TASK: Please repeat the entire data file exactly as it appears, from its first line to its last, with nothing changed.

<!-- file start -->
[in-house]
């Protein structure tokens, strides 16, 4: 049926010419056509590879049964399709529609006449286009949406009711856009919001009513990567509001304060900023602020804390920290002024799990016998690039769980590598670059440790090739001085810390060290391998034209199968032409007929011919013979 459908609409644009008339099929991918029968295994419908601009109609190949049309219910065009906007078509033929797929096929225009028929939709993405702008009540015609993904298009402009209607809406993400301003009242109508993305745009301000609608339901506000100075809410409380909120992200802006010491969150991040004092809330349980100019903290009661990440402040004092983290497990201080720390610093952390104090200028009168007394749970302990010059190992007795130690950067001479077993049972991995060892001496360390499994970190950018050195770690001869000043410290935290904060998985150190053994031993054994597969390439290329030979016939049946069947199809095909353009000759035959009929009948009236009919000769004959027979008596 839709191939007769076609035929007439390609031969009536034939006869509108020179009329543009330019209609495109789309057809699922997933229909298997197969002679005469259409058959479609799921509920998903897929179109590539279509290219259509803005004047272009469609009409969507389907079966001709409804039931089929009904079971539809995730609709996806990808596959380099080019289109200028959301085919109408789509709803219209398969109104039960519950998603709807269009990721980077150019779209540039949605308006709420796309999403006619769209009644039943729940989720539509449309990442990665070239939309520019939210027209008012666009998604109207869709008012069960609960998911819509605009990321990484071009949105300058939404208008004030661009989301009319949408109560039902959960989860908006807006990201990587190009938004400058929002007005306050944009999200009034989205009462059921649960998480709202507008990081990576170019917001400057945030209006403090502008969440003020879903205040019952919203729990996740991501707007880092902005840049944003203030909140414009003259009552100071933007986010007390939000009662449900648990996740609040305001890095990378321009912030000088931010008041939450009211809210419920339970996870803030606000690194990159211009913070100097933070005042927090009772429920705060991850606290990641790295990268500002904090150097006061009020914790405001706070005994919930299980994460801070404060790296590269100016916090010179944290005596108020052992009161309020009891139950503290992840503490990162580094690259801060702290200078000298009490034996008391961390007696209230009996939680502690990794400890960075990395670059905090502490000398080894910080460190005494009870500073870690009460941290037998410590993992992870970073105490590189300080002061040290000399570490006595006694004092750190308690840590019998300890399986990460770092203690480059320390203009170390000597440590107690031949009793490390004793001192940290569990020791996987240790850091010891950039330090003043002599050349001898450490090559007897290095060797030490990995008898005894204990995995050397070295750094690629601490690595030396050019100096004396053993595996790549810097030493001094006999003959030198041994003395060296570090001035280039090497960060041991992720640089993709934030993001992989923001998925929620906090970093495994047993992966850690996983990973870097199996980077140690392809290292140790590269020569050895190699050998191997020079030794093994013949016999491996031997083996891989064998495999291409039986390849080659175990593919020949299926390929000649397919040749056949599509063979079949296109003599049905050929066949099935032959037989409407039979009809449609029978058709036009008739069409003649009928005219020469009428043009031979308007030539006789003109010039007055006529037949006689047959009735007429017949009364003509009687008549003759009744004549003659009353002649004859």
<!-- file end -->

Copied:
[in-house]
């Protein structure tokens, strides 16, 4: 049926010419056509590879049964399709529609006449286009949406009711856009919001009513990567509001304060900023602020804390920290002024799990016998690039769980590598670059440790090739001085810390060290391998034209199968032409007929011919013979 459908609409644009008339099929991918029968295994419908601009109609190949049309219910065009906007078509033929797929096929225009028929939709993405702008009540015609993904298009402009209607809406993400301003009242109508993305745009301000609608339901506000100075809410409380909120992200802006010491969150991040004092809330349980100019903290009661990440402040004092983290497990201080720390610093952390104090200028009168007394749970302990010059190992007795130690950067001479077993049972991995060892001496360390499994970190950018050195770690001869000043410290935290904060998985150190053994031993054994597969390439290329030979016939049946069947199809095909353009000759035959009929009948009236009919000769004959027979008596 839709191939007769076609035929007439390609031969009536034939006869509108020179009329543009330019209609495109789309057809699922997933229909298997197969002679005469259409058959479609799921509920998903897929179109590539279509290219259509803005004047272009469609009409969507389907079966001709409804039931089929009904079971539809995730609709996806990808596959380099080019289109200028959301085919109408789509709803219209398969109104039960519950998603709807269009990721980077150019779209540039949605308006709420796309999403006619769209009644039943729940989720539509449309990442990665070239939309520019939210027209008012666009998604109207869709008012069960609960998911819509605009990321990484071009949105300058939404208008004030661009989301009319949408109560039902959960989860908006807006990201990587190009938004400058929002007005306050944009999200009034989205009462059921649960998480709202507008990081990576170019917001400057945030209006403090502008969440003020879903205040019952919203729990996740991501707007880092902005840049944003203030909140414009003259009552100071933007986010007390939000009662449900648990996740609040305001890095990378321009912030000088931010008041939450009211809210419920339970996870803030606000690194990159211009913070100097933070005042927090009772429920705060991850606290990641790295990268500002904090150097006061009020914790405001706070005994919930299980994460801070404060790296590269100016916090010179944290005596108020052992009161309020009891139950503290992840503490990162580094690259801060702290200078000298009490034996008391961390007696209230009996939680502690990794400890960075990395670059905090502490000398080894910080460190005494009870500073870690009460941290037998410590993992992870970073105490590189300080002061040290000399570490006595006694004092750190308690840590019998300890399986990460770092203690480059320390203009170390000597440590107690031949009793490390004793001192940290569990020791996987240790850091010891950039330090003043002599050349001898450490090559007897290095060797030490990995008898005894204990995995050397070295750094690629601490690595030396050019100096004396053993595996790549810097030493001094006999003959030198041994003395060296570090001035280039090497960060041991992720640089993709934030993001992989923001998925929620906090970093495994047993992966850690996983990973870097199996980077140690392809290292140790590269020569050895190699050998191997020079030794093994013949016999491996031997083996891989064998495999291409039986390849080659175990593919020949299926390929000649397919040749056949599509063979079949296109003599049905050929066949099935032959037989409407039979009809449609029978058709036009008739069409003649009928005219020469009428043009031979308007030539006789003109010039007055006529037949006689047959009735007429017949009364003509009687008549003759009744004549003659009353002649004859």